I have never seen this problem before and am stumped for a solution, so would really appreciate any help.
My CSS for body is as follows:
font-family: Roboto, Arial, Helvetica, sans-serif;
I am selecting fonts using the Google fonts API. I have used both the LINK and IMPORT method for this (not together of course) but it makes no difference. I tried to include the HTML for the font style here, but it doesn’t show up.
What happens is that when I test the page in Chrome, Firefox and Safari, all body copy is rendered in the default browser font - Times New Roman - which I do not want. My testing is on a Macintosh but the same thing happens in Windows PCs.
I have looked widely online but so far have not found this exact problem and how to get around it and am wasting lots of time on a job that I’m doing as a freebie. Thanks.
I have been using Joomla extensively on the other sites I manage for various not-for-profit groups and am only getting back to HTML/CSS after a longish break - my memory isn’t what it used to be! Born in 1946 and introduced to the internet and computers way back in 1988 (I immediately knew this was the way of the future…)
Try the CSS order as above, but also take the quotation marks from around the words Roboto and Merienda - you should only need those if the font name is comprised of two or more words with spaces between them.
I changed the order to place the body rule at the top (suggested by chrisofarabia) and blow me down, it worked! Removing the quotes from around Merienda made them unworkable. I had originally followed the Google font instruction on that. So I restored the quotes and ran the script through the validator, with no errors. I wish I knew exactly what the issue was so I can avoid it in future.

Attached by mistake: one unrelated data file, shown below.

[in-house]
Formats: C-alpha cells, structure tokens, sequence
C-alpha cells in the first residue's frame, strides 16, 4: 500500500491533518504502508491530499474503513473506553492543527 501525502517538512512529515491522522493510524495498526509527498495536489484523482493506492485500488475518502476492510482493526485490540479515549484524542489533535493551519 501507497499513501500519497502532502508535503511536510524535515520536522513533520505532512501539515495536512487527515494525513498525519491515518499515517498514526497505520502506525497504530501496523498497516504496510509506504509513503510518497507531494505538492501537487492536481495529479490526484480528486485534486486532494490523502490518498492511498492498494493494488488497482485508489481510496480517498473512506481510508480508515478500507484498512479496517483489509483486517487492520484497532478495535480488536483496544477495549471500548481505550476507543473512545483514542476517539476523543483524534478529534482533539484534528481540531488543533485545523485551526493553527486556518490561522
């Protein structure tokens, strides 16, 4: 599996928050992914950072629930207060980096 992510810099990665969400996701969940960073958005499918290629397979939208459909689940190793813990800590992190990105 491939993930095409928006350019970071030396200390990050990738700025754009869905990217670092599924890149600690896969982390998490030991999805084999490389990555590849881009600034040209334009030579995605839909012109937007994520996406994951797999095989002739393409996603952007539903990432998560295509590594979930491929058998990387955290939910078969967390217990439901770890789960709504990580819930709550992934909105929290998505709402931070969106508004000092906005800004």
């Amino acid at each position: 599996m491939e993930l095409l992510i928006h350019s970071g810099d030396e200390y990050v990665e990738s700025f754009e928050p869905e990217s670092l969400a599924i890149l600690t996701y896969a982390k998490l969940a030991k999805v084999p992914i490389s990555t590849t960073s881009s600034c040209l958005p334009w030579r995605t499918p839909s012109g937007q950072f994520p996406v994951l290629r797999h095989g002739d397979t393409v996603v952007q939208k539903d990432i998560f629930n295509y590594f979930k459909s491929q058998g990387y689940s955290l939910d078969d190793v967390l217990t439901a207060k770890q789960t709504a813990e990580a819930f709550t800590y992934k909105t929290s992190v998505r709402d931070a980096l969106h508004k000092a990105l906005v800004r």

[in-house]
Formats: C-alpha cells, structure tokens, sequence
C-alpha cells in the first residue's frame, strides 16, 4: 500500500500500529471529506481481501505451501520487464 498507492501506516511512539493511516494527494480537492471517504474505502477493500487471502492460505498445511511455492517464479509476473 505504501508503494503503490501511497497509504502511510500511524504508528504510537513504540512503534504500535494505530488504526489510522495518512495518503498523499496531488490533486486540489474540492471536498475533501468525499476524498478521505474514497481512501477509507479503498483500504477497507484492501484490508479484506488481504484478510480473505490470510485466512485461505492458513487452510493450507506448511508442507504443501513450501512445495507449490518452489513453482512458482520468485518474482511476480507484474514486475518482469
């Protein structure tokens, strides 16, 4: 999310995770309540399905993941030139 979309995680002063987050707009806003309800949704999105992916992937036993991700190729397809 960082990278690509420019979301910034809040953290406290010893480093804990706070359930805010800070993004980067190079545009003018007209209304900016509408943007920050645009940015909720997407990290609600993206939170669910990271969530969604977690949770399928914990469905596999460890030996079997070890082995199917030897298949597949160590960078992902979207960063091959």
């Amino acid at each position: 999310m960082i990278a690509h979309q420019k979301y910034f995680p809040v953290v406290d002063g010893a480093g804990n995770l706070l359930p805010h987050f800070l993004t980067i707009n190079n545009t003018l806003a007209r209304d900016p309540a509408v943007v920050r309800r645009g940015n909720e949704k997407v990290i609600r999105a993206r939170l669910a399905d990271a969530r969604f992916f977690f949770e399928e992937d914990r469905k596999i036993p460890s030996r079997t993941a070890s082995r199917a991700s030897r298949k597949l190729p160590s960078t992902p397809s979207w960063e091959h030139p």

Can’t explain any of this since the code itself looked fine. At least it is all working and I can get on with the rest of the site. While I am at it - any thoughts on including a ‘normalize’ section to the script, as I have found recommended across the web?
I think you were tripping over CSS specificity rules. Simply put, the order your CSS rules matters. If put in the wrong order, then a later rule can overwrite an earlier one, if they are of the same specificity. Try these couple of links for some further reading on it.
I use the one that’s built into the HTML5 Boilerplate. The idea with normalise/reset files, is that the browsers’ User Agent Stylesheet` defaults aren’t always set the same across the different browsers - the normalise/reset file gets things back to a (more or less) common position for all the tags you might normally use - it overrides it basically. From there, you can apply your own CSS knowing that you’re unlikely to trip over an obscure UAS setting that messes with your carefully crafted layout in one odd browser. They’re not a perfect solution, but they’re there to be used and tailored to your own needs. Lastly, put the link to the normalise/reset file before your own CSS file link - specificity again.
I re-arranged the order of CSS rules to place the body rule after all my heading rules and it still works.
At least it is functioning again, although I’m not sure what the problem was. perhaps there was an odd invisible character that caused it all. My initial setup of the stylesheet was functioning, then it didn’t…
Thanks to everyone who has taken the time to help me with this. And to chrisofarabia, I have now downloaded HTML5 Boilerplate and will have a close look at this.
With this particular project, I am trying to keep it really simple so that the site owner can continue to maintain it and unfortunately, their understanding of HTML is pretty basic and none at all of CSS. We just do what we can…